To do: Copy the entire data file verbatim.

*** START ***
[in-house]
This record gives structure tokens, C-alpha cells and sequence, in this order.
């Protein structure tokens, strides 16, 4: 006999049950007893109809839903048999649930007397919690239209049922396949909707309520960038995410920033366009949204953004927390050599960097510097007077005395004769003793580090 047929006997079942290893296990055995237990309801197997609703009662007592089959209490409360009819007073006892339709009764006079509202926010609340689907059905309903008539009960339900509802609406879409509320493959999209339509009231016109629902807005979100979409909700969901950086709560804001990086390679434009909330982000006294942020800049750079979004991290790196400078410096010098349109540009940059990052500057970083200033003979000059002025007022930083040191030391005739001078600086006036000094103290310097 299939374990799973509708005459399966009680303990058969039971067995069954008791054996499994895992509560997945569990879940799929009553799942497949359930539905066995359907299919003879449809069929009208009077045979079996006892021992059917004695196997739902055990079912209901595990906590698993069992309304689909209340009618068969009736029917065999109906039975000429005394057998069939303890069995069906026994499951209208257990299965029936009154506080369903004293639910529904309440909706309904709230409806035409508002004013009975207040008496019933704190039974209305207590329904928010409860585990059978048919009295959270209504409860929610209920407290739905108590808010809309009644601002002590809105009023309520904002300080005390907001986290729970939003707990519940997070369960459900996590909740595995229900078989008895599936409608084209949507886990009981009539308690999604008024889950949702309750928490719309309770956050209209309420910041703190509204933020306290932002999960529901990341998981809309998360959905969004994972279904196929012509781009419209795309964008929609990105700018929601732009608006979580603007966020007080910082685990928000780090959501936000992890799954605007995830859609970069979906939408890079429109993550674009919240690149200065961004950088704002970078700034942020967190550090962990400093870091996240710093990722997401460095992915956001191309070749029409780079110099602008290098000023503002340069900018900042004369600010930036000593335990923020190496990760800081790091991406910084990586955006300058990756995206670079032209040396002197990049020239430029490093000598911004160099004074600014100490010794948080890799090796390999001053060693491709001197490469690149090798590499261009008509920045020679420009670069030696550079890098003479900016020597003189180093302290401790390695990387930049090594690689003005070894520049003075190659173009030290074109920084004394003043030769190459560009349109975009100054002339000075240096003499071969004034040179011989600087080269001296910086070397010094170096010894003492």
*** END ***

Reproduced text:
[in-house]
This record gives structure tokens, C-alpha cells and sequence, in this order.
């Protein structure tokens, strides 16, 4: 006999049950007893109809839903048999649930007397919690239209049922396949909707309520960038995410920033366009949204953004927390050599960097510097007077005395004769003793580090 047929006997079942290893296990055995237990309801197997609703009662007592089959209490409360009819007073006892339709009764006079509202926010609340689907059905309903008539009960339900509802609406879409509320493959999209339509009231016109629902807005979100979409909700969901950086709560804001990086390679434009909330982000006294942020800049750079979004991290790196400078410096010098349109540009940059990052500057970083200033003979000059002025007022930083040191030391005739001078600086006036000094103290310097 299939374990799973509708005459399966009680303990058969039971067995069954008791054996499994895992509560997945569990879940799929009553799942497949359930539905066995359907299919003879449809069929009208009077045979079996006892021992059917004695196997739902055990079912209901595990906590698993069992309304689909209340009618068969009736029917065999109906039975000429005394057998069939303890069995069906026994499951209208257990299965029936009154506080369903004293639910529904309440909706309904709230409806035409508002004013009975207040008496019933704190039974209305207590329904928010409860585990059978048919009295959270209504409860929610209920407290739905108590808010809309009644601002002590809105009023309520904002300080005390907001986290729970939003707990519940997070369960459900996590909740595995229900078989008895599936409608084209949507886990009981009539308690999604008024889950949702309750928490719309309770956050209209309420910041703190509204933020306290932002999960529901990341998981809309998360959905969004994972279904196929012509781009419209795309964008929609990105700018929601732009608006979580603007966020007080910082685990928000780090959501936000992890799954605007995830859609970069979906939408890079429109993550674009919240690149200065961004950088704002970078700034942020967190550090962990400093870091996240710093990722997401460095992915956001191309070749029409780079110099602008290098000023503002340069900018900042004369600010930036000593335990923020190496990760800081790091991406910084990586955006300058990756995206670079032209040396002197990049020239430029490093000598911004160099004074600014100490010794948080890799090796390999001053060693491709001197490469690149090798590499261009008509920045020679420009670069030696550079890098003479900016020597003189180093302290401790390695990387930049090594690689003005070894520049003075190659173009030290074109920084004394003043030769190459560009349109975009100054002339000075240096003499071969004034040179011989600087080269001296910086070397010094170096010894003492």